By DAWNE LEIKER

dleiker@dailynews.net

Scenes from the last supper were brought to life by farmers, delivery drivers, a physician and many other working men and women Saturday night at Beach/Schmidt Performing Arts Center.

"The Living Last Supper," directed by Naomi Jantz and written by Dr. Ruth Vaughn, has been performed annually in southwest Kansas for 10 years and came to Hays through a collaboration with the Ellis County Ministerial Alliance.

Cast and staff members represent churches from Bucklin, Ford, Kingsdown, Minneola and Dodge City.

"The guys and gals doing the acting ... They'll be on a tractor come harvest time," said North Oak Community Church Pastor Ken Ediger. "They're just ordinary people. They've been called to make the story real, which is pretty awesome."

Ediger took the opportunity to lead the more than 800 audience members in a time of reflection following the drama.

"We've seen the amazing true account of Jesus coming into the world," he said. "May our response tonight certainly be a 'yes' to Jesus."

Jantz became involved in "The Living Last Supper" 20 years ago when she and her husband, Orlando, a Presbyterian pastor, lived in Pueblo, Colo. After they moved to Kansas, she directed the drama at Dodge City Community College and then Bucklin, moving it to Dodge City Civic Center three years ago. Saturday's performance marks its first time in Hays.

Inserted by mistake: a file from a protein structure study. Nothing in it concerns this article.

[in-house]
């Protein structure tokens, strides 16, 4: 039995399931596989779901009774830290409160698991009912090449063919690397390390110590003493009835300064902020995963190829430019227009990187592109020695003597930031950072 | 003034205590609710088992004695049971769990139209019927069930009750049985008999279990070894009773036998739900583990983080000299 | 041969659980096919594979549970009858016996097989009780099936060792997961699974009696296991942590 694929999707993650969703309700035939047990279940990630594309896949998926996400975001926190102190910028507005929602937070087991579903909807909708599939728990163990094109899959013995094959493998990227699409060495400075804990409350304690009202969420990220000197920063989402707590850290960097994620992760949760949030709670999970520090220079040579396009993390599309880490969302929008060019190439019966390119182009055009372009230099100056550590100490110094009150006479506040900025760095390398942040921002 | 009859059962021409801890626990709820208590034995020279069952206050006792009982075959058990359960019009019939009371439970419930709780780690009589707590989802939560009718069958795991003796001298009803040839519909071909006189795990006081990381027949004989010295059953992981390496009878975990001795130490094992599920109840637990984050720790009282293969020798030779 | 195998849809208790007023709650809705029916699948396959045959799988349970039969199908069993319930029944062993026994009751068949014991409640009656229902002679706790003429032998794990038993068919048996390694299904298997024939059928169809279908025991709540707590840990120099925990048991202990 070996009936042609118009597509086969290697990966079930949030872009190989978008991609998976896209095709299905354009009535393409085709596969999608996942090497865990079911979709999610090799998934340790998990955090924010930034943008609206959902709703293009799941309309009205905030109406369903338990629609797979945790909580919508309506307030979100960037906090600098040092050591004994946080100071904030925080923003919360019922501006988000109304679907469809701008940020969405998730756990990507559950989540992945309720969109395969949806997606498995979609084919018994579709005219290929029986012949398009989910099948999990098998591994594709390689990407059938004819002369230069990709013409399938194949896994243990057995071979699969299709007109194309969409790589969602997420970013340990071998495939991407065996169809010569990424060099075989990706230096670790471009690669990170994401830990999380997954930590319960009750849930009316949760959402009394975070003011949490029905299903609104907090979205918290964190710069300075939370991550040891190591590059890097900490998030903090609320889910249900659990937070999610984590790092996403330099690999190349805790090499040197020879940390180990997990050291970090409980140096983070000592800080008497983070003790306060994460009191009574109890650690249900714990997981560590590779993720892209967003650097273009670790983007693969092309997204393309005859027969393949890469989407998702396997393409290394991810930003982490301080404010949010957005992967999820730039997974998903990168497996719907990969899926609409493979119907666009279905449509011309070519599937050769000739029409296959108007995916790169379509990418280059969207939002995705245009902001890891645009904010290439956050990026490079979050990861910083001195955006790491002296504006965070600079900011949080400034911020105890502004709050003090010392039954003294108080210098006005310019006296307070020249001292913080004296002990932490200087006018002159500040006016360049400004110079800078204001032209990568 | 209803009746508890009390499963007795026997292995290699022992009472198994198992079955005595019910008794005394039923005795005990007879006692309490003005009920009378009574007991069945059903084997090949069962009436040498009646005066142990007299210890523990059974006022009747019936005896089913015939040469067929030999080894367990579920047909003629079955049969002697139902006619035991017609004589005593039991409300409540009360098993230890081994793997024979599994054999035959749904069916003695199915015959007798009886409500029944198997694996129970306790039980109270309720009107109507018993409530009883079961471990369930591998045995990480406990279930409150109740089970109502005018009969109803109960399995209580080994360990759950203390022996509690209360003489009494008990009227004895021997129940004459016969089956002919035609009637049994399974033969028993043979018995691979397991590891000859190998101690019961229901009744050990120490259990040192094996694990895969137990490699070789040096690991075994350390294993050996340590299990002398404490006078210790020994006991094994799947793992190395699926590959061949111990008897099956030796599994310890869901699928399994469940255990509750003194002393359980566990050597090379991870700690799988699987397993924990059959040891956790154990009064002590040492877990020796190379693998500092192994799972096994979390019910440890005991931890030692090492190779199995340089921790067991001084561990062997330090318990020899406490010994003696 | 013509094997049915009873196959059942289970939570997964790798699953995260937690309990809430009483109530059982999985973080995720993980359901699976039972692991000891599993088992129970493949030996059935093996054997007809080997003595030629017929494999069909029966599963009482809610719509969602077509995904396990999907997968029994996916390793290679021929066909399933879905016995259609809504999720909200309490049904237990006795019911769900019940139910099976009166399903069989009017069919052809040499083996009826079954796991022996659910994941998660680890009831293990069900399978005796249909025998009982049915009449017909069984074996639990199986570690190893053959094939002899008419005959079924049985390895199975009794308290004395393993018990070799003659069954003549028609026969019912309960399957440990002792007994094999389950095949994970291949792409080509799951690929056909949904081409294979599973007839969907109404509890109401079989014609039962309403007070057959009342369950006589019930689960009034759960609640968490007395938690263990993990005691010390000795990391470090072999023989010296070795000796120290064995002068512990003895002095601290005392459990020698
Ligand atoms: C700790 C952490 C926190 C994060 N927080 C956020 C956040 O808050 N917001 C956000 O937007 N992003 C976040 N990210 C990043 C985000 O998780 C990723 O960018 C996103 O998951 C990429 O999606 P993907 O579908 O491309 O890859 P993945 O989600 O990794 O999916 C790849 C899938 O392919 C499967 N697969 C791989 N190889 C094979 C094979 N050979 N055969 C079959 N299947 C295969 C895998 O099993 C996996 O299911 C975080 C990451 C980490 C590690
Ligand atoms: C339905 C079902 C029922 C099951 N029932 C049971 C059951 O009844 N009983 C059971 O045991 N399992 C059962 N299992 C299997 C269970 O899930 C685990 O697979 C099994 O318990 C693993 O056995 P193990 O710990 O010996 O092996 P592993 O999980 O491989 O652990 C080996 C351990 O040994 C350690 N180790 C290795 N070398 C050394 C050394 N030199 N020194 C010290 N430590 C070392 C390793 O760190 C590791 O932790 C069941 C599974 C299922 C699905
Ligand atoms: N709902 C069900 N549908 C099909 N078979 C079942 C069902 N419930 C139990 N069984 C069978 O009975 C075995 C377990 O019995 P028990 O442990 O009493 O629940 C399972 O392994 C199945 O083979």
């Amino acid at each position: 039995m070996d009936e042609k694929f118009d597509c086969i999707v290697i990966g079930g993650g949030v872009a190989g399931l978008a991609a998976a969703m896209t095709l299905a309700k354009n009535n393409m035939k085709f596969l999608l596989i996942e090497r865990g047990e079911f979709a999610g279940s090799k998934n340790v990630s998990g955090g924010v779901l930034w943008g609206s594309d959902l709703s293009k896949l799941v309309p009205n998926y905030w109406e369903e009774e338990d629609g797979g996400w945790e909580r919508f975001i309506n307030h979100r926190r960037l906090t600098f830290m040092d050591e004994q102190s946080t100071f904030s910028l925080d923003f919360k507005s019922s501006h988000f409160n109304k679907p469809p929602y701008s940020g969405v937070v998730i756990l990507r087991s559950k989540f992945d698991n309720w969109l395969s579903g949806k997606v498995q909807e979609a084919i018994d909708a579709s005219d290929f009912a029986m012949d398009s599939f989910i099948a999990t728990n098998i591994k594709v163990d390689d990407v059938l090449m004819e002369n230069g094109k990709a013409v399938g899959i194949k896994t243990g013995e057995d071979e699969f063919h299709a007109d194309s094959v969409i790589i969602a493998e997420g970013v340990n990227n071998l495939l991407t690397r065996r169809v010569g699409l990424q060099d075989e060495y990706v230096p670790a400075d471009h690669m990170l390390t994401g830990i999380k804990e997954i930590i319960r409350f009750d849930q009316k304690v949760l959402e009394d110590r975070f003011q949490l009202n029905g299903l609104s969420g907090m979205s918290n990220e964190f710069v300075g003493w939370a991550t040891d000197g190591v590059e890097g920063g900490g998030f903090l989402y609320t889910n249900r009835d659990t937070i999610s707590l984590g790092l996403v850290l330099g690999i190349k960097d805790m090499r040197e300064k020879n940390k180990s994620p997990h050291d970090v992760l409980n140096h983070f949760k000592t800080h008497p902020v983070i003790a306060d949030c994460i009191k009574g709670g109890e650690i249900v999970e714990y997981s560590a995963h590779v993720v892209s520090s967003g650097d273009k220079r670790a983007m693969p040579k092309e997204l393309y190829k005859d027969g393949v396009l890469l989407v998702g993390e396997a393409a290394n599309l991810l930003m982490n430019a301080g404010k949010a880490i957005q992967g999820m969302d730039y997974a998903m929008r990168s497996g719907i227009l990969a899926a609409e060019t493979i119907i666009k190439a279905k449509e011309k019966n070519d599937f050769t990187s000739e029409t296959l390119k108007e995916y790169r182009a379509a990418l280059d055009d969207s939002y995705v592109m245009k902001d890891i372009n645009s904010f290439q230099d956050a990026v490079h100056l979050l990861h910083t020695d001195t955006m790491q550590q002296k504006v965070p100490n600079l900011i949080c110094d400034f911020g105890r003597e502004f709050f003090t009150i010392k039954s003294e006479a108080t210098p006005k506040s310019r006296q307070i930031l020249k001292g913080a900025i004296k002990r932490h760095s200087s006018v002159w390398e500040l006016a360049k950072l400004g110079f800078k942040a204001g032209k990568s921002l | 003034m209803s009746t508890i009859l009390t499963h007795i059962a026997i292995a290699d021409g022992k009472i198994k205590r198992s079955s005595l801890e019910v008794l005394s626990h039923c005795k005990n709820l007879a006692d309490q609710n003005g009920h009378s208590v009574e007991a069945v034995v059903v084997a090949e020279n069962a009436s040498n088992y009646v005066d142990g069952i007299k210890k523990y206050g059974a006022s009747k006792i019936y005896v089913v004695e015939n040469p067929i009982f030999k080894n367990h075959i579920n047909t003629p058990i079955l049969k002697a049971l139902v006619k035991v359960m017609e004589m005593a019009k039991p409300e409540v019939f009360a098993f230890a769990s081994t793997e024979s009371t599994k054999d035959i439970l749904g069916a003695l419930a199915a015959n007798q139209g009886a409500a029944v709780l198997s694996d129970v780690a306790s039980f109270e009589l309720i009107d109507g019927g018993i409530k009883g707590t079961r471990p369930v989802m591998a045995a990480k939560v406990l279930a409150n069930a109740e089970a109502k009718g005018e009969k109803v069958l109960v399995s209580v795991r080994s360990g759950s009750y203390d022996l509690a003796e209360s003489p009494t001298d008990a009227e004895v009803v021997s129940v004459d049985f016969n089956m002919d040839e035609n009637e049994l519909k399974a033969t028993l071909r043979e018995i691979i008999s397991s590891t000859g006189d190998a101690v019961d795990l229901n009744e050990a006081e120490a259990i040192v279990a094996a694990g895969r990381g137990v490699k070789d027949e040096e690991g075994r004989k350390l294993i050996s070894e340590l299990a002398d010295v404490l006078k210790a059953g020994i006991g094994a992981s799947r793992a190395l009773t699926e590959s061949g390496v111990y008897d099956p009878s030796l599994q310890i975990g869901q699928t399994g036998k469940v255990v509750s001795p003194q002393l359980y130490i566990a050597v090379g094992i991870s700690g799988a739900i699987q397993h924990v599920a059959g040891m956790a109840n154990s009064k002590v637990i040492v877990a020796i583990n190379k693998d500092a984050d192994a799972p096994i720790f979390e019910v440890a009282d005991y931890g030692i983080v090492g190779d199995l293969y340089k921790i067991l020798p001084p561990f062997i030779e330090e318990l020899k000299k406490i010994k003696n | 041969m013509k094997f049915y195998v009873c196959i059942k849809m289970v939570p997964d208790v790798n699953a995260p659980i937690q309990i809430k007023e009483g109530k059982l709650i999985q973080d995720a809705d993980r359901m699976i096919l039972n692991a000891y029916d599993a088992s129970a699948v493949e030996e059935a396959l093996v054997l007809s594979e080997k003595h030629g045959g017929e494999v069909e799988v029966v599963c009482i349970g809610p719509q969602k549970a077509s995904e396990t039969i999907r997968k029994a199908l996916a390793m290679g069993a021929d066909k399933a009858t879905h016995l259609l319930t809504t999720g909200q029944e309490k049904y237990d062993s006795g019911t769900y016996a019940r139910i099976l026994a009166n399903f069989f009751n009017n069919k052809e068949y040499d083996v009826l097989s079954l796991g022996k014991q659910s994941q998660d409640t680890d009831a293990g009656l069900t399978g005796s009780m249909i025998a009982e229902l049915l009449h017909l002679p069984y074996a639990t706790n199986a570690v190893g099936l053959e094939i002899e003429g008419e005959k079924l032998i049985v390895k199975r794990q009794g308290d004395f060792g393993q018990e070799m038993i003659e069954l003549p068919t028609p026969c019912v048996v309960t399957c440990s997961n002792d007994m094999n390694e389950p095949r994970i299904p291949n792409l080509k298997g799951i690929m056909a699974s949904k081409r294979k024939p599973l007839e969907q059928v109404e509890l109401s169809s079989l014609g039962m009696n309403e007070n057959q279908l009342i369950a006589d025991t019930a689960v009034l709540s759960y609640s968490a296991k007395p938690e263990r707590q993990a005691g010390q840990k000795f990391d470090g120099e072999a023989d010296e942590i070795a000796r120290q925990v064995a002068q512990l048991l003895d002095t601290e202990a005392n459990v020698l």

Hours of preparation and prayer have gone into producing the drama through the years, and Orlando Jantz told audience members a little about his wife's dedication to the project.

"Many a night, I would wake up and I'd reach over and see if I could touch her," he said. "She wasn't there. I got up, and I went to my office. There she was on her knees praying ... concerned for the drama."

Preceding the performance and intermittently throughout the drama, the rich sounds of the Daybreak Quartet provided background music. The Daybreak Quartet is based in Georgia and presents more than 175 concerts yearly, both nationally and internationally.

Audience members related how they were affected by the presentation.

"I wish everybody could have come to see this," said Mary Ladd Dague, Victoria, who read about the drama in her church bulletin. "I hope they (the performers) come back. It was wonderful."

Kyleen Stimpert, an office administrative assistant who has played Rachel in the drama for three years said she met Orlando and Naomi Jantz through church.

Stimpert had been attending the production regularly in Bucklin, and when the decision was made to move it to Dodge City, she asked if there was anything she could do to help.

"About a month or two later, Naomi said she'd been praying about it," Stimpert said. "God is leading me to you. I want you to be Rachel."

Initially, Stimpert's reaction was to say, "No, God, not this, not me." But she accepted the challenge, and has enjoyed being a part of the production every since.

"It's very powerful," she said. "It's a whole different angle from other stories we've seen. I love the camaraderie of the disciples and how they interact with each other."